W3C home > Mailing lists > Public > public-rdf-dawg@w3.org > January to March 2006

Re: Editorial changes in Section 2.5

From: Enrico Franconi <franconi@inf.unibz.it>
Date: Sat, 28 Jan 2006 14:30:52 +0100
Message-Id: <F58E3D48-8E99-4A1C-B615-7BE576993B0A@inf.unibz.it>
Cc: RDF Data Access Working Group <public-rdf-dawg@w3.org>
To: Pat Hayes <phayes@ihmc.us>
On 28 Jan 2006, at 07:09, Pat Hayes wrote:
>> I take it that G is
>>
>> :a :p _:bbb .
>> :a :q :e .
>
> OK, though G does not play any role here.
>
>> and that G' is
>>
>> :a :p _:b .
>> :a :q :e .
>
> Yes
>
>>
>> and that BGP is
>>
>> {?x :q _:b}
>
> Yes. Notice that they share a blank node.
>
>>
>> and that BGP' is
>>
>> {?x :q _:bb}
>
> Yes
>
>>
>> and that the instance S(BPG') is
>>
>> :a :q _:bb.
>
> Yes
>
>>
>> and anyhow find that G simply entails (G' union S(BGP'))
>> i.e.
>>
>> :a :p _:bbb.
>> :a :q :e.
>>
>> simply entails
>>
>> :a :p _:b.
>> :a :q :e.
>> :a :q _:bb.
>>
>> no?
>
> Yes, exactly. But it should not, because in this case G does NOT  
> simply entail (G' union S(BGP)).

And why it should? Where is it written? Remember that in the old  
chracterisation G' is required not to share any node with BGP, but in  
this example this is not true since they share _:b. What is important  
is that {?x/:a} *is* a solution in both the old and the latest  
characterisation - this is what we are characterising in the  
definition of BGP E-matching. See my example below.

> So in this case, that basic graph pattern should NOT match with  
> that solution. This answer is correct for BGP' , but it is not  
> correct for BGP. Which is what matters, since the definition is  
> supposed to be defining a match for BGP.

This is nonsense. Take the same G:

:a :p _:bbb .
:a :q :e .

and the same BGP:

{?x :q _:b}

According to the old definition, we need an arbitrary G' *not*  
sharing bnodes with BGP, for example:

:a :p _:bbbb .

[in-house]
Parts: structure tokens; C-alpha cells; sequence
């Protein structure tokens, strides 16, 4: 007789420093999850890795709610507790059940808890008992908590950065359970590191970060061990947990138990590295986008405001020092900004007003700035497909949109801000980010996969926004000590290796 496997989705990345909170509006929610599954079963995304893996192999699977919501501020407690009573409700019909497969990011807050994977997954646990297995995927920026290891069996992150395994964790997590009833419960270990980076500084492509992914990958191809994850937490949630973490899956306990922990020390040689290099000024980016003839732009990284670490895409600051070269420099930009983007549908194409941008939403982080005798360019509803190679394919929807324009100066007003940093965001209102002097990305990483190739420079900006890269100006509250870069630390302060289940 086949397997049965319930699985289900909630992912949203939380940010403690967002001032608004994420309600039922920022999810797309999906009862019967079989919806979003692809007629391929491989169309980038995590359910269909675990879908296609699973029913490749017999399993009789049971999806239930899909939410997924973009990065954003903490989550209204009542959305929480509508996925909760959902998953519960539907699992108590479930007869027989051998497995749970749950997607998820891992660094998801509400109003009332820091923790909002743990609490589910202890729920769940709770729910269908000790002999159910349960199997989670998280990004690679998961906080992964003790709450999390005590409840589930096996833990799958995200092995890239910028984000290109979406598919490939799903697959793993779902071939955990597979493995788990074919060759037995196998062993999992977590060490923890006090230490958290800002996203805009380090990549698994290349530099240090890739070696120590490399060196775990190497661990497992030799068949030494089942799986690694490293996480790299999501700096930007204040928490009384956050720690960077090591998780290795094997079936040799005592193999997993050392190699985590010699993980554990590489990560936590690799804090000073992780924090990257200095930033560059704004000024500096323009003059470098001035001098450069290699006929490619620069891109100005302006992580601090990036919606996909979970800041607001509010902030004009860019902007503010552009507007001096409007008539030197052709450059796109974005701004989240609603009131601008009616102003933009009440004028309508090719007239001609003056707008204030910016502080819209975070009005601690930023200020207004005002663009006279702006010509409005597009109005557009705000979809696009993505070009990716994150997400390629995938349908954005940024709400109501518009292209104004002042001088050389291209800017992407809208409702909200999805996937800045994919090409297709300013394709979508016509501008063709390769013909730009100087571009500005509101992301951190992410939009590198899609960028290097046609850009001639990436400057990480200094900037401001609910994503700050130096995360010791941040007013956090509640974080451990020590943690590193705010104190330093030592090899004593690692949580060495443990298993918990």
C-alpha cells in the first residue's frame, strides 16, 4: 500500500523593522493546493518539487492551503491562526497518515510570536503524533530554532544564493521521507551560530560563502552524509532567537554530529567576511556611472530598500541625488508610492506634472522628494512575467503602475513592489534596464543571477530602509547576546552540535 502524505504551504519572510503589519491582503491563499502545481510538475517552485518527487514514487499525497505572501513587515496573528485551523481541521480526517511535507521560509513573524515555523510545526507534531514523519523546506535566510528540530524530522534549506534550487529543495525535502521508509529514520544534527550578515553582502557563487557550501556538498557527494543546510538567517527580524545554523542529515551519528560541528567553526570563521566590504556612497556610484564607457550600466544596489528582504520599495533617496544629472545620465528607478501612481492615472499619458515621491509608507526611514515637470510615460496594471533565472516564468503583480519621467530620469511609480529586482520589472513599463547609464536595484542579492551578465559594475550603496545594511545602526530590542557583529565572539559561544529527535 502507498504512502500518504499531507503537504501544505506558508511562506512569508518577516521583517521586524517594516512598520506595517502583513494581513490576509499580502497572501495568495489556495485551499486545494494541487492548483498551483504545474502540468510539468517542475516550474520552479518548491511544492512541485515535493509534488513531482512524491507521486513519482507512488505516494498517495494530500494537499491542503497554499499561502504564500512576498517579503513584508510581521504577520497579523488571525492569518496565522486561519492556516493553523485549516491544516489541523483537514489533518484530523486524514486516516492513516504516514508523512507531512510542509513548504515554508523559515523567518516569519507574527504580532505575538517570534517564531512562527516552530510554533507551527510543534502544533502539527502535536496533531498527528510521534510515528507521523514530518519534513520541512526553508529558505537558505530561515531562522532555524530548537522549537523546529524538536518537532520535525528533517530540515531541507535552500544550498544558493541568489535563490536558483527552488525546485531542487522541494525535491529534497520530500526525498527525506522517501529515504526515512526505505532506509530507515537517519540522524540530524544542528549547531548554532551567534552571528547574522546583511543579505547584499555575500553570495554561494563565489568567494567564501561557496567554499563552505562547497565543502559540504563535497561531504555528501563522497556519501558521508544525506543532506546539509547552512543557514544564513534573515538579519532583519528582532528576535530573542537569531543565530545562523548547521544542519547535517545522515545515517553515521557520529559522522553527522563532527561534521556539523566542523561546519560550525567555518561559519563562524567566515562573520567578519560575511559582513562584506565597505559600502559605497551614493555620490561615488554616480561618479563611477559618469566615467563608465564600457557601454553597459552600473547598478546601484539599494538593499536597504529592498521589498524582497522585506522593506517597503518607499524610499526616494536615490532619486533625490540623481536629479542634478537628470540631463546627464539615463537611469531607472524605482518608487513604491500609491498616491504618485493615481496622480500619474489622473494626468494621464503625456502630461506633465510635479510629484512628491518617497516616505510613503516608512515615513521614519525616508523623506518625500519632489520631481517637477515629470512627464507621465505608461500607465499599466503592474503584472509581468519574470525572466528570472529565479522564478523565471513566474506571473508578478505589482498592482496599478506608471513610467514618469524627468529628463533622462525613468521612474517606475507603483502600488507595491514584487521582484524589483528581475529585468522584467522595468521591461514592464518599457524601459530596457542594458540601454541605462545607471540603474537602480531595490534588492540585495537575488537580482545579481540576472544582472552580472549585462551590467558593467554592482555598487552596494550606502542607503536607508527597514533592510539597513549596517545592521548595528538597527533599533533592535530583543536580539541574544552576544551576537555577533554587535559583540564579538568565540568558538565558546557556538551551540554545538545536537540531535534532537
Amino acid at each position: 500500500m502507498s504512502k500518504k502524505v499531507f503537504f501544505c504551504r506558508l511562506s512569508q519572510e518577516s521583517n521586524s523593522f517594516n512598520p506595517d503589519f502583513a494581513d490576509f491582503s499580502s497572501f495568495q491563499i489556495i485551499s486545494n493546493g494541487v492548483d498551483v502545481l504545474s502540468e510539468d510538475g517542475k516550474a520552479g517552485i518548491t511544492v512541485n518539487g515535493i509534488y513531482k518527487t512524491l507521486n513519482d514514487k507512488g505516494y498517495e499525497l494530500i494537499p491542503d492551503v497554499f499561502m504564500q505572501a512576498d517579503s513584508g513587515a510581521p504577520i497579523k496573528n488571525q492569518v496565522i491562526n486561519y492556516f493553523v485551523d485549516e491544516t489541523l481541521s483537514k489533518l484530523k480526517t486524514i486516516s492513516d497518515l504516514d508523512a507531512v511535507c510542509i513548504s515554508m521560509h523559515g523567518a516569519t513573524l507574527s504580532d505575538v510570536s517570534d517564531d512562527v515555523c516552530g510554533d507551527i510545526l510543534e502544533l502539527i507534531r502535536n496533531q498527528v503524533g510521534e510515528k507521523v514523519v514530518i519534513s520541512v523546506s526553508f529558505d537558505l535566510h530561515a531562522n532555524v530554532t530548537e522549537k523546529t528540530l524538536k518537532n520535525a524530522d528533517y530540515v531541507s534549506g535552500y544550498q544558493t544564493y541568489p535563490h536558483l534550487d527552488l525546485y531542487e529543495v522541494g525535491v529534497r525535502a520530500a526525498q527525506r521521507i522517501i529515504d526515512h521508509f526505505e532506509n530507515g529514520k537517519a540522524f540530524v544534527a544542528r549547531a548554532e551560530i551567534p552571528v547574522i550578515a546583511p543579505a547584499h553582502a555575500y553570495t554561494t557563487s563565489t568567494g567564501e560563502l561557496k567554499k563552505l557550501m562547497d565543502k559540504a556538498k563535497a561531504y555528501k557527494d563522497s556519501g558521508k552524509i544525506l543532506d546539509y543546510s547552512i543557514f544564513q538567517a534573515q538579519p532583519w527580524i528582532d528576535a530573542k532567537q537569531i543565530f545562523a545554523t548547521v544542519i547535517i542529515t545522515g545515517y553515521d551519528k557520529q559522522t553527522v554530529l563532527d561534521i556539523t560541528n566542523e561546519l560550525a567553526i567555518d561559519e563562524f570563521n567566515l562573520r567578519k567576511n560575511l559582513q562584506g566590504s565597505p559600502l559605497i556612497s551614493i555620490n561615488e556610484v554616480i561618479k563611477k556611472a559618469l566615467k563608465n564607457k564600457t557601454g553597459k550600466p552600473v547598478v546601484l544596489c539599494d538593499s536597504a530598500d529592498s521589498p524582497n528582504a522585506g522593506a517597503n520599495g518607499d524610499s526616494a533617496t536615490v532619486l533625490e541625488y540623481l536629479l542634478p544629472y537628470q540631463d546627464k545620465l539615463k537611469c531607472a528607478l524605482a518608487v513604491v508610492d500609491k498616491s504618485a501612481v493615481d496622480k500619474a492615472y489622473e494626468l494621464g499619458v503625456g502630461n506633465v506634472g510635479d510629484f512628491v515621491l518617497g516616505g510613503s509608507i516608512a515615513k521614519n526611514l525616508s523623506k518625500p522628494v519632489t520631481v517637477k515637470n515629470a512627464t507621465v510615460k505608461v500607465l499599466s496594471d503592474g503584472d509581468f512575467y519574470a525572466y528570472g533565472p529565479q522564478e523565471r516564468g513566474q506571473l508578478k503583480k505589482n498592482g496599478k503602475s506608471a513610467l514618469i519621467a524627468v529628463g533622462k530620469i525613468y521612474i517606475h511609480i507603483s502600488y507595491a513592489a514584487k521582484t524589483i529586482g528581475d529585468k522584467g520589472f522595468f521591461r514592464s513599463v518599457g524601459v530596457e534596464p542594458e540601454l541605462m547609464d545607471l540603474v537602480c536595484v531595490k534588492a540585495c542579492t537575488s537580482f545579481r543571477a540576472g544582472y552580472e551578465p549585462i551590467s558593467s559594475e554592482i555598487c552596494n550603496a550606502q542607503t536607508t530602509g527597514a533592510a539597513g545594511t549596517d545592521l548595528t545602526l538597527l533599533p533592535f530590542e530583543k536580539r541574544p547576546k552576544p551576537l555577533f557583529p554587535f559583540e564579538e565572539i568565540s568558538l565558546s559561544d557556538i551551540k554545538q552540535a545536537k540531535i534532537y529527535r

:a :q :e .

Now, the solution {?x/:a} *is* a solution according to the old  
semantics, since the instance S(BPG) is:

:a :q _:b .

and (G' union S(BGP)) is:

:a :p _:bbbb .
:a :q :e .
:a :q _:b .

which is obviously entailed by G,
i.e.,

:a :p _:bbb .
:a :q :e .

simply entails

:a :p _:bbbb .
:a :q :e .
:a :q _:b .

So, the substitution {?x/:a} is actually a solution in both the old  
and the latest characterisation.
This is not a counter-example.

> The point is that we introduced G' in order, partly, to be able to  
> ensure that there were no 'accidental' bnode clashes between the G  
> and the BGP (and in part to ensure that all the answer bindings  
> used bnodes consistently with one another and with their pattern of  
> useage in G.)

Unluckily enough, in explaining your example you didn't take care of  
this important aspect.

> The original phrasing, in which we simply said that (G entails (G  
> union S(BGP))), was wrong, as Enrico noted, because G and BGP might  
> accidentally share bnodes, so there is a need to standardize them  
> apart.
> FUB suggested the directed merge trick to fix this; and then we  
> introduced the scoping graph G', and noticed that since G' could be  
> stipulated by definition to be standardized apart from all the  
> BGPs, there was no need to use a directed merge, because now a  
> simple union would do.

Exactly. And also with our latest characterisation, we make sure that  
there are no clashes by renaming the clashing existential variables  
(bnodes) in BGP - and we call BGP' this renamed BGP. We can legally  
do so since bnodes in BGP are scoped only locally to BGP, and since  
BGP' differ from BGP only beacuse there may be different bnode names.  
BGP and BGP' are SPARQL-equivalent since they give rise always to the  
same answers (in the old characterisation as well). So, once I take  
an appropriate BGP', and I make sure that BGP' does not share any  
bnode name with G', I satisfy the same conditions as in the old  
characterisation. By the way, this is an informal proof of the  
correctness of the latest characterisation.

> But by requiring the bnode-separation condition to hold not between  
> G' and BGP (as it should), but between G' and some variant BGP' of  
> BGP, we have rendered this condition vacuous, since BGP itself can  
> now share bnodes with G', which is exactly the situation we set up  
> all this machinery to avoid in the first place.
>
> I did not misread the definition: I suggest that y'all read through  
> the above carefully, and think about it.

We did it carefully. It is easy to see that the latest  
characterisation is correct, see above.
Convinced?

cheers
--e.



Received on Saturday, 28 January 2006 13:31:10 GMT

This archive was generated by hypermail 2.3.1 : Tuesday, 26 March 2013 16:15:25 GMT